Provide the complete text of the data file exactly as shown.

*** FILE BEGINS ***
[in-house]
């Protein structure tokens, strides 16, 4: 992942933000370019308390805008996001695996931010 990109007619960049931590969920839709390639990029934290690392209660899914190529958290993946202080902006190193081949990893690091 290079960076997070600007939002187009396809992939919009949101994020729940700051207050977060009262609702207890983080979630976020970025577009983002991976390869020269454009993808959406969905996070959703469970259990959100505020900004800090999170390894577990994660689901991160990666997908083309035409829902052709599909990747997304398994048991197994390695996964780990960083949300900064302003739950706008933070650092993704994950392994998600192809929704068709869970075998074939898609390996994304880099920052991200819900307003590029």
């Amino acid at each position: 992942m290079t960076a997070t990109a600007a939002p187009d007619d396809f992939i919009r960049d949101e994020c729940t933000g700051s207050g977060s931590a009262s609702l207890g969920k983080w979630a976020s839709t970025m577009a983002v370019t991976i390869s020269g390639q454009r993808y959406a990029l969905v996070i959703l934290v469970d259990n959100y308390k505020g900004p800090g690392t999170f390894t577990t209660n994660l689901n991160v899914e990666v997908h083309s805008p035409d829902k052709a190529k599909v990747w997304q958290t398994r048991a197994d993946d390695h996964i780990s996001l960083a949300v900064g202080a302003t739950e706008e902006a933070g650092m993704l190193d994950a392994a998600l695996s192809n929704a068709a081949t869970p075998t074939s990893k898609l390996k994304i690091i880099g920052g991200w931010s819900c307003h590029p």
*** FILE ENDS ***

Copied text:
[in-house]
């Protein structure tokens, strides 16, 4: 992942933000370019308390805008996001695996931010 990109007619960049931590969920839709390639990029934290690392209660899914190529958290993946202080902006190193081949990893690091 290079960076997070600007939002187009396809992939919009949101994020729940700051207050977060009262609702207890983080979630976020970025577009983002991976390869020269454009993808959406969905996070959703469970259990959100505020900004800090999170390894577990994660689901991160990666997908083309035409829902052709599909990747997304398994048991197994390695996964780990960083949300900064302003739950706008933070650092993704994950392994998600192809929704068709869970075998074939898609390996994304880099920052991200819900307003590029």
């Amino acid at each position: 992942m290079t960076a997070t990109a600007a939002p187009d007619d396809f992939i919009r960049d949101e994020c729940t933000g700051s207050g977060s931590a009262s609702l207890g969920k983080w979630a976020s839709t970025m577009a983002v370019t991976i390869s020269g390639q454009r993808y959406a990029l969905v996070i959703l934290v469970d259990n959100y308390k505020g900004p800090g690392t999170f390894t577990t209660n994660l689901n991160v899914e990666v997908h083309s805008p035409d829902k052709a190529k599909v990747w997304q958290t398994r048991a197994d993946d390695h996964i780990s996001l960083a949300v900064g202080a302003t739950e706008e902006a933070g650092m993704l190193d994950a392994a998600l695996s192809n929704a068709a081949t869970p075998t074939s990893k898609l390996k994304i690091i880099g920052g991200w931010s819900c307003h590029p």